Life in the Cactus Forest, Our RVing Style

Greetings again from the Cactus Forest, our boondocking spot on BLM land just north of Tucson, Arizona! When we arrived here on February 3, we expected we would just be staying here for a night or two before moving on to Yuma. But here it is eleven days later, and we’re still here. The weather here has been absolutely perfect, the scenery is spectacular, and we just haven’t felt the urge to move on.

Sunset view from our campsite

Of course, no campsite is perfect. The one thing that I really don’t like about this area is the shooting range that’s about two miles down the road from where we’re parked. Every single day there are people using the range, firing all kinds of weapons, off-and-on throughout the day. Fortunately it’s a designated area for shooting, and people aren’t just wandering off into the desert and firing their guns willy-nilly. But all the racket does tend to destroy the peace and quiet of the area, unfortunately. I’m just glad we’re at least two miles away so it isn’t as disruptive to us as it is to some of the people camped further down the road.

Most days I take a 4 to 4.5-mile walk right after breakfast to start my day. If there’s no shooting going on, I see a lot of rabbits, chipmunks, prairie dogs and birds along the way. So far, no rattlesnakes have crossed my path, which is fine with me. Andy takes his walk a little later in the morning–he doesn’t walk as far or as fast as I do, so we each do our own thing. I walk to the west because the road is longer that way. He walks to the east because there are more people to talk to! 🙂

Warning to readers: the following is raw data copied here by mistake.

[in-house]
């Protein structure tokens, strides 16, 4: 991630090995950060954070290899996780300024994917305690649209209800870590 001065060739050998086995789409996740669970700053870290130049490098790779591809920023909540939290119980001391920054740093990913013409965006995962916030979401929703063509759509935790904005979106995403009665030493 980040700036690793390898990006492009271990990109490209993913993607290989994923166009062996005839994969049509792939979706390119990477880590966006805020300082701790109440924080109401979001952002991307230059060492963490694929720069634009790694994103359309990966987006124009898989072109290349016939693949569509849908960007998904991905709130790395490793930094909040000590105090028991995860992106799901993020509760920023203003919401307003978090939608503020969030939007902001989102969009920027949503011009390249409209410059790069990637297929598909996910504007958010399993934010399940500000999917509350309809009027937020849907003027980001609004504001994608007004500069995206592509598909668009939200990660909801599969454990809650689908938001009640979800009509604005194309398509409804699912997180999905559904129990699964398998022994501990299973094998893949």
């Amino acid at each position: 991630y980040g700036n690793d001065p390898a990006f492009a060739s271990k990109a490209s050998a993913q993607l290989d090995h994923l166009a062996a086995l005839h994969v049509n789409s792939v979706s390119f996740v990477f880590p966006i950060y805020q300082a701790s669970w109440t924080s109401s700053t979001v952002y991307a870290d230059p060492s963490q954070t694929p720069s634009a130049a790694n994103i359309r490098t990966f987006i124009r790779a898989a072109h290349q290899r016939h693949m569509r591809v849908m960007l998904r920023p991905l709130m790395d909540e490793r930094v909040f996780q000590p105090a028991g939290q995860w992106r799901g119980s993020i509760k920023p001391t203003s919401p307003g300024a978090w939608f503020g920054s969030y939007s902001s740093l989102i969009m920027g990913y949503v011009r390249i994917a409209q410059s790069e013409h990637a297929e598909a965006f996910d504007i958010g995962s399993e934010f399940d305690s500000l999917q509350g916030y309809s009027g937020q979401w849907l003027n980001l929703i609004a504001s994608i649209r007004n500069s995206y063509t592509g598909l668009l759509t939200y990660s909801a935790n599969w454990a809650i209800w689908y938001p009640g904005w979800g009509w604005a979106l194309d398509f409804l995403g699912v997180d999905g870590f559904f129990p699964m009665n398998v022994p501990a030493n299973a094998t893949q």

Big Class A and a large travel trailer camped about a half-mile west of us

We’ve left camp a couple of times to run errands or take care of the rig. We made it seven days before we had to empty the tanks and fill up our fresh water. Andy drove the rig about 26 miles north to the Flying J station in Eloy, where he was able to dump the gray and black tanks and refill the fresh water tank. He tried to fill up the gas tank, but they cut him off at $75 (yes, he should have just pulled out a different credit card and started a new transaction, but he didn’t.) And they were completely out of propane.

So Andy left the Flying J, drove across the freeway to the Pilot station and finished filling up the gas tank. The total was 34.5 gallons at $3.529/gallon for $121.70. But there was still the matter of propane, which the Pilot station does not carry. He called me to let me know what was going on and said he was going to swing by an RV park to see if they had propane for sale. I told him I would check online to see if I could find a source for him. I used the iOverlander app to quickly find a Chevron station in Marana that sold propane, and I called them to verify that they actually had some available (they did); then I messaged Andy the Google Maps link with directions to the station.

I love technology!! Andy returned to our campsite with Lizzy 3 totally refreshed!

Last Friday we drove in to Tucson to treat ourselves to lunch at Barrio Brewery, a place I found on Yelp that was highly rated. They have a Mocha Java Stout dark beer that Andy really, REALLY liked. I had the Rae’s Ruby Red IPA that was delicious. The food was pretty good as well, with some of the best french fries I’ve ever eaten. If you’re looking for good pub food in Tucson, we highly recommend this place!

Lunch at Barrio Brewery in Tucson was awesome!